I think the safest bet is for you to put the money back in your old IRA or open a new IRA tomorrow, both of which are valid options for getting in under the 60-day window. Your current bank may offer an IRA that could ease the transfer. You can just dump it into a money market account short term. I know you're tied up tomorrow, but get on the phone when you have some waiting around time and get this done. Explain your situation and see what they can do to help you - it will be well worth it to not get hit with taxes and, if you are under age 59.5, the 10% early withdrawal penalty. You may need access to a printer and scanner or fax machine if you have to print forms, sign them and send them back (hopefully not needed but you never know). The clinic should have a business office that you can get access to while you're there. If you have a laptop that you can bring with you, scan in a copy of your license if you can before you go tomorrow so that if you have to transmit a copy of your ID, you already have a soft copy. This is why I'd go with your current bank, if they have an IRA, or your prior IRA. In both cases, you've already gone through the identification process required for anti-money-laundering requirements. Do everything you can to get this under the umbrella in a qualified retirement plan/IRA in under 60 days. You can worry about how to invest it for the long term when you do the rollover into the company retirement plan when it is ready to receive funds.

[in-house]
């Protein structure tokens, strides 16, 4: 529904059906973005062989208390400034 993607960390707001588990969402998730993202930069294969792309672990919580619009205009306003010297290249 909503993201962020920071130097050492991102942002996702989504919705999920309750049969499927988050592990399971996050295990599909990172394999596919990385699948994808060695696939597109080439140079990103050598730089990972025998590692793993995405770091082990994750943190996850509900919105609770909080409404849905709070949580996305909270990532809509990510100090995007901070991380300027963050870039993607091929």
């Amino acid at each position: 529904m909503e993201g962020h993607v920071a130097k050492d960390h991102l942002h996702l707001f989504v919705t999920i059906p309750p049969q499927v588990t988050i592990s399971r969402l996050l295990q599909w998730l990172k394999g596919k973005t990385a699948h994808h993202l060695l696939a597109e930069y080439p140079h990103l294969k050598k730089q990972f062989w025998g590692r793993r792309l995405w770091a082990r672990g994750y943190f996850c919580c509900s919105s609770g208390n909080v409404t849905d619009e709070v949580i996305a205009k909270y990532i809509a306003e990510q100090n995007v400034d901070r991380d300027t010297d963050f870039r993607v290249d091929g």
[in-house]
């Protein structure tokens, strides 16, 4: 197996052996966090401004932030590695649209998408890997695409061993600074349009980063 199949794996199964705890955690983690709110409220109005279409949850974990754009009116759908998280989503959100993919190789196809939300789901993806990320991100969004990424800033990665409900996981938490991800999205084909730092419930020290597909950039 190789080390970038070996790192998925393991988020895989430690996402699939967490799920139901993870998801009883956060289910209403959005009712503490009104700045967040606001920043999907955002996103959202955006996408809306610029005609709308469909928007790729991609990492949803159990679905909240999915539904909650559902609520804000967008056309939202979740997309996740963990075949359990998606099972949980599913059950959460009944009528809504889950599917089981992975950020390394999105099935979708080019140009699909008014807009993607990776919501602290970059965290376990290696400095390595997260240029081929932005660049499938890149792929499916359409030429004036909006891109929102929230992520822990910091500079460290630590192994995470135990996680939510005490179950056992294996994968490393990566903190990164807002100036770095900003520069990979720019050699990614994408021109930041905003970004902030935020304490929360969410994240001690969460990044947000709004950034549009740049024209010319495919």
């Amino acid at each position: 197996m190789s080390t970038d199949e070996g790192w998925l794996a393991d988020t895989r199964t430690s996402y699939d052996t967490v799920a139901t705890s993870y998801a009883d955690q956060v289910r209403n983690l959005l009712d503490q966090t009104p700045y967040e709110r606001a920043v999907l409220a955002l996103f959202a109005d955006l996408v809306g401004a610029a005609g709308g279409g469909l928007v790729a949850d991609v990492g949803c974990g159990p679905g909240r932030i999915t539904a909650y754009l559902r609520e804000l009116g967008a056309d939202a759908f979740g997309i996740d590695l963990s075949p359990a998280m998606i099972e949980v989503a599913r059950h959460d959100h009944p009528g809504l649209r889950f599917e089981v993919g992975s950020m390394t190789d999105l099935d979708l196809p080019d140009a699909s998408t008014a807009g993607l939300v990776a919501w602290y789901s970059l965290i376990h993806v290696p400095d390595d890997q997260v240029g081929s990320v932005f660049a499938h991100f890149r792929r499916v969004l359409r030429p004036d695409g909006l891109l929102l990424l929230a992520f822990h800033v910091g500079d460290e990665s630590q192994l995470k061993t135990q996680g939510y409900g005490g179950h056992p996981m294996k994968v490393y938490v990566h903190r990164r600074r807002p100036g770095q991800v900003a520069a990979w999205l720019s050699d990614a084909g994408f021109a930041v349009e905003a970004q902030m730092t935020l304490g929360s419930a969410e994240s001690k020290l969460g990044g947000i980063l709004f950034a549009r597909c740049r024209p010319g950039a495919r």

Here is a link to the self-certification process and model letter if you can't get this moved to an IRA in the next day. Given that you work for a law firm and they are the plan administrator, they should help you out with drafting and filing anything that you need to get this waived.